“Comment,” Ensign, Jan. 1992, 79–80
I Have Found Strength
My husband is not a member of the Church, and I have spent years trying to get him to attend church. During those times when I could not attend meetings or activities, I found great joy and was uplifted by reading the Ensign.
Unfortunately, my husband has still not joined the Church. But I have found the strength to take control of my life and to attend meetings on a regular basis, as well as to get involved.
Many members such as myself have been less-active but have wanted to become involved. Articles from the Ensign and help from my visiting teachers have finally brought me to life again.
One of the most inspirational sites in the Church is the statue of the Savior in the rotunda of the North Visitors’ Center on Temple Square. Millions of visitors have appreciated the work of sculptor Bertel Thorvaldsen in this, his most famous rendering—The Christus.
The background of how this work came to be on Temple Square is interesting. In the late 1950’s Elder Stephen L Richards, then first counselor to President David O. McKay, was on a Church assignment to Denmark where he saw The Christus in Copenhagen. Elder and Sister Richards were inspired by the beauty and feeling of this great work.
Through Herbert Eaton, the owner of Forest Lawn Cemetery in California, which contains many great art treasures, Elder Richards was able to order a reproduction of The Christus to present to the Church.
Four years elapsed between the passing of Elder Richards and the placing of his gift in the Visitors’ Center on Temple Square. President David O. McKay dedicated the building in 1963.
Philip L. Richards
Encore of the Spirit
Thank you, thank you for telling us of the tour of the Mormon Tabernacle Choir through eastern Europe and Russia (October).
Your articles made the events so clear and powerful. My tears came again and again while reading and visualizing the impact upon those who gave and those who received—binding together the hearts and feelings of many people for the glory of God.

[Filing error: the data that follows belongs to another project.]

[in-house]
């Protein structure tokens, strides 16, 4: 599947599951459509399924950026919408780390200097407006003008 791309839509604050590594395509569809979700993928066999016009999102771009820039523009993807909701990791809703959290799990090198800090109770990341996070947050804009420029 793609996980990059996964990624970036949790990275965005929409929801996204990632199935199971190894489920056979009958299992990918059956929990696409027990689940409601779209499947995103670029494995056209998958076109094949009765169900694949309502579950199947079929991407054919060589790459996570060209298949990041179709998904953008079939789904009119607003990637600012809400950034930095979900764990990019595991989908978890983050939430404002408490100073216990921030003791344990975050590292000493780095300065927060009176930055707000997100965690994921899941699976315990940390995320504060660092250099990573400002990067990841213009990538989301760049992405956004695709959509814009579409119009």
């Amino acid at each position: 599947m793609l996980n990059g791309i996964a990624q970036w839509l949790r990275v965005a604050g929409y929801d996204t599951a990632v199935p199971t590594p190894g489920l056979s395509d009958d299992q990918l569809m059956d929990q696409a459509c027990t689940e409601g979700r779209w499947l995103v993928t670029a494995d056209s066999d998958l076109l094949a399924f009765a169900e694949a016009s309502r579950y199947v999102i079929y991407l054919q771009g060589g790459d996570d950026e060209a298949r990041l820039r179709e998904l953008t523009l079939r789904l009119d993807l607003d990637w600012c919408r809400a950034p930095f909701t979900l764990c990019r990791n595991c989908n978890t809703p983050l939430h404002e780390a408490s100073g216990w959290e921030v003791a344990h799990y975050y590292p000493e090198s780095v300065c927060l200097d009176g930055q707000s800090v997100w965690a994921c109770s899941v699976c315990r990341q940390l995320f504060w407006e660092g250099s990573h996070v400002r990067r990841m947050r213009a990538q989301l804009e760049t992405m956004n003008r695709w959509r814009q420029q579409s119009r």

Helen J. Anderson
Please Don’t Dwell on Our Mistakes
I am a less-active member of the Church. Although I have a testimony of the gospel, I feel very uncomfortable attending Church services.
A friend of mine wants me to return to Church activity. Unfortunately, in her desire to help, she has constantly criticized how I am living my life. I realize she wants to help me, but in the process she has hurt my feelings deeply.
To those members who are trying to activate less-active friends—please don’t dwell on our mistakes. We need your love and support. The more you criticize our errors, the more you push us away from you. We need you to set an example of love, not to name our sins one by one. Yet don’t ignore us as if we didn’t exist.
The Church’s Early Days in Sioux Falls
The article about the growth of the Church in Sioux Falls, South Dakota, in the January 1991 issue brought back many memories. But I was disappointed that it didn’t give more details about the Church prior to 1949.
Before the branch was organized on 19 June 1949, Sioux Falls was the headquarters of the South Dakota District in the North Central States Mission. In the early 1930s, it was the only place in the state where regular meetings were held. My mother, Mabel Juber, two of my brothers, and one of my sisters were all baptized in Sioux Falls in 1931. The rest of us were baptized as we came of age.
Brother Adler (mentioned in the article), along with the Conklins, the Rundbergs, and a few others, were meeting in an old Odd Fellows hall when the missionaries taught my mother. I remember many events taking place in that old hall, especially cleaning up the beer bottles before we could start our meetings on Sunday mornings. I also remember listening to Brother Adler bear his testimony each month in broken German and English. He usually used a hymnal as a reference.